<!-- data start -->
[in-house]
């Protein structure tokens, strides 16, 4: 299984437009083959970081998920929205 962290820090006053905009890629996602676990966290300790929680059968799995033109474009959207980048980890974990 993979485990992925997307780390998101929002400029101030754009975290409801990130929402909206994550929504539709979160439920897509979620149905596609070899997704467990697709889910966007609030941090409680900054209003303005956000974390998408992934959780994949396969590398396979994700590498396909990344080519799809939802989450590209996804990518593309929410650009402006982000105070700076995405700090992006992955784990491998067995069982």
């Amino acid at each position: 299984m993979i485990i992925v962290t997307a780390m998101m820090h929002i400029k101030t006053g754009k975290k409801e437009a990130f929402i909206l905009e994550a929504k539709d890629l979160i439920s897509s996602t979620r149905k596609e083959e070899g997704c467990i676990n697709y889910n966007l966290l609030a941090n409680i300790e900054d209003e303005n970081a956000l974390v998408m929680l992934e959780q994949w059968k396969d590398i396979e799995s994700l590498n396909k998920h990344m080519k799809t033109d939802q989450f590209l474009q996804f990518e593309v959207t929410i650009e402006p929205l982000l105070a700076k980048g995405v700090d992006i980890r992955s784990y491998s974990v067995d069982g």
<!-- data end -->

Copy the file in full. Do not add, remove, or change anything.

[in-house]
């Protein structure tokens, strides 16, 4: 299984437009083959970081998920929205 962290820090006053905009890629996602676990966290300790929680059968799995033109474009959207980048980890974990 993979485990992925997307780390998101929002400029101030754009975290409801990130929402909206994550929504539709979160439920897509979620149905596609070899997704467990697709889910966007609030941090409680900054209003303005956000974390998408992934959780994949396969590398396979994700590498396909990344080519799809939802989450590209996804990518593309929410650009402006982000105070700076995405700090992006992955784990491998067995069982």
């Amino acid at each position: 299984m993979i485990i992925v962290t997307a780390m998101m820090h929002i400029k101030t006053g754009k975290k409801e437009a990130f929402i909206l905009e994550a929504k539709d890629l979160i439920s897509s996602t979620r149905k596609e083959e070899g997704c467990i676990n697709y889910n966007l966290l609030a941090n409680i300790e900054d209003e303005n970081a956000l974390v998408m929680l992934e959780q994949w059968k396969d590398i396979e799995s994700l590498n396909k998920h990344m080519k799809t033109d939802q989450f590209l474009q996804f990518e593309v959207t929410i650009e402006p929205l982000l105070a700076k980048g995405v700090d992006i980890r992955s784990y491998s974990v067995d069982g």